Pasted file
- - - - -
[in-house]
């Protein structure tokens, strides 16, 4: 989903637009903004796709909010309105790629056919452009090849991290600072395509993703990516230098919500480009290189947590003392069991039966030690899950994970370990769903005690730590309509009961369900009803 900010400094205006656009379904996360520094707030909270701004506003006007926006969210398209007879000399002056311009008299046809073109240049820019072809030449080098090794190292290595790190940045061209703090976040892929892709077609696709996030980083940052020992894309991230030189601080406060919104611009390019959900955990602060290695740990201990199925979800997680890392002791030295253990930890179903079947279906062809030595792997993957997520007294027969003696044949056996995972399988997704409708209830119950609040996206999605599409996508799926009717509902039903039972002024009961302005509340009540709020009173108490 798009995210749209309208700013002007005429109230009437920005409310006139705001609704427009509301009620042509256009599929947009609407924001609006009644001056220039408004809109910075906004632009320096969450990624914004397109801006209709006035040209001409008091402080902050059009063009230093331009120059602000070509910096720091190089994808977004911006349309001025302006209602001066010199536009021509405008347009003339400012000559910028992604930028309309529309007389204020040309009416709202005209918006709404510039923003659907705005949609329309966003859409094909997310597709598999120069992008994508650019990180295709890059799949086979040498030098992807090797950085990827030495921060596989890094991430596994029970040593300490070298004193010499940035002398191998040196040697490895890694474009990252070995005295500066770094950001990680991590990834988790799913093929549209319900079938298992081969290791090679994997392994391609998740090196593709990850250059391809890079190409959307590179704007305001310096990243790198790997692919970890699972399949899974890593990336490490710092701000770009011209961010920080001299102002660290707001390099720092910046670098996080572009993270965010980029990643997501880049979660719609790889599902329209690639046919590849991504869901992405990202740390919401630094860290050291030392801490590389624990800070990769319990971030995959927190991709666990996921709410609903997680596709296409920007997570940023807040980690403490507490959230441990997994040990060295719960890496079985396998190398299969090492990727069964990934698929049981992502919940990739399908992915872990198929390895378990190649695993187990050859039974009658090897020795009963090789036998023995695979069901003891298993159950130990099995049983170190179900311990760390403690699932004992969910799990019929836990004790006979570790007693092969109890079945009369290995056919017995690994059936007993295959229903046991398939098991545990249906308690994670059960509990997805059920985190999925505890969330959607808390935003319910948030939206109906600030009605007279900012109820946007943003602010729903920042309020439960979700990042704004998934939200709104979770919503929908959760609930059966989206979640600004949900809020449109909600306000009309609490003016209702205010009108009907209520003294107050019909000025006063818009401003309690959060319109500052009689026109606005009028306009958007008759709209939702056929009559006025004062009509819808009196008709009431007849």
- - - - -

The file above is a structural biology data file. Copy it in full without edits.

[in-house]
């Protein structure tokens, strides 16, 4: 989903637009903004796709909010309105790629056919452009090849991290600072395509993703990516230098919500480009290189947590003392069991039966030690899950994970370990769903005690730590309509009961369900009803 900010400094205006656009379904996360520094707030909270701004506003006007926006969210398209007879000399002056311009008299046809073109240049820019072809030449080098090794190292290595790190940045061209703090976040892929892709077609696709996030980083940052020992894309991230030189601080406060919104611009390019959900955990602060290695740990201990199925979800997680890392002791030295253990930890179903079947279906062809030595792997993957997520007294027969003696044949056996995972399988997704409708209830119950609040996206999605599409996508799926009717509902039903039972002024009961302005509340009540709020009173108490 798009995210749209309208700013002007005429109230009437920005409310006139705001609704427009509301009620042509256009599929947009609407924001609006009644001056220039408004809109910075906004632009320096969450990624914004397109801006209709006035040209001409008091402080902050059009063009230093331009120059602000070509910096720091190089994808977004911006349309001025302006209602001066010199536009021509405008347009003339400012000559910028992604930028309309529309007389204020040309009416709202005209918006709404510039923003659907705005949609329309966003859409094909997310597709598999120069992008994508650019990180295709890059799949086979040498030098992807090797950085990827030495921060596989890094991430596994029970040593300490070298004193010499940035002398191998040196040697490895890694474009990252070995005295500066770094950001990680991590990834988790799913093929549209319900079938298992081969290791090679994997392994391609998740090196593709990850250059391809890079190409959307590179704007305001310096990243790198790997692919970890699972399949899974890593990336490490710092701000770009011209961010920080001299102002660290707001390099720092910046670098996080572009993270965010980029990643997501880049979660719609790889599902329209690639046919590849991504869901992405990202740390919401630094860290050291030392801490590389624990800070990769319990971030995959927190991709666990996921709410609903997680596709296409920007997570940023807040980690403490507490959230441990997994040990060295719960890496079985396998190398299969090492990727069964990934698929049981992502919940990739399908992915872990198929390895378990190649695993187990050859039974009658090897020795009963090789036998023995695979069901003891298993159950130990099995049983170190179900311990760390403690699932004992969910799990019929836990004790006979570790007693092969109890079945009369290995056919017995690994059936007993295959229903046991398939098991545990249906308690994670059960509990997805059920985190999925505890969330959607808390935003319910948030939206109906600030009605007279900012109820946007943003602010729903920042309020439960979700990042704004998934939200709104979770919503929908959760609930059966989206979640600004949900809020449109909600306000009309609490003016209702205010009108009907209520003294107050019909000025006063818009401003309690959060319109500052009689026109606005009028306009958007008759709209939702056929009559006025004062009509819808009196008709009431007849």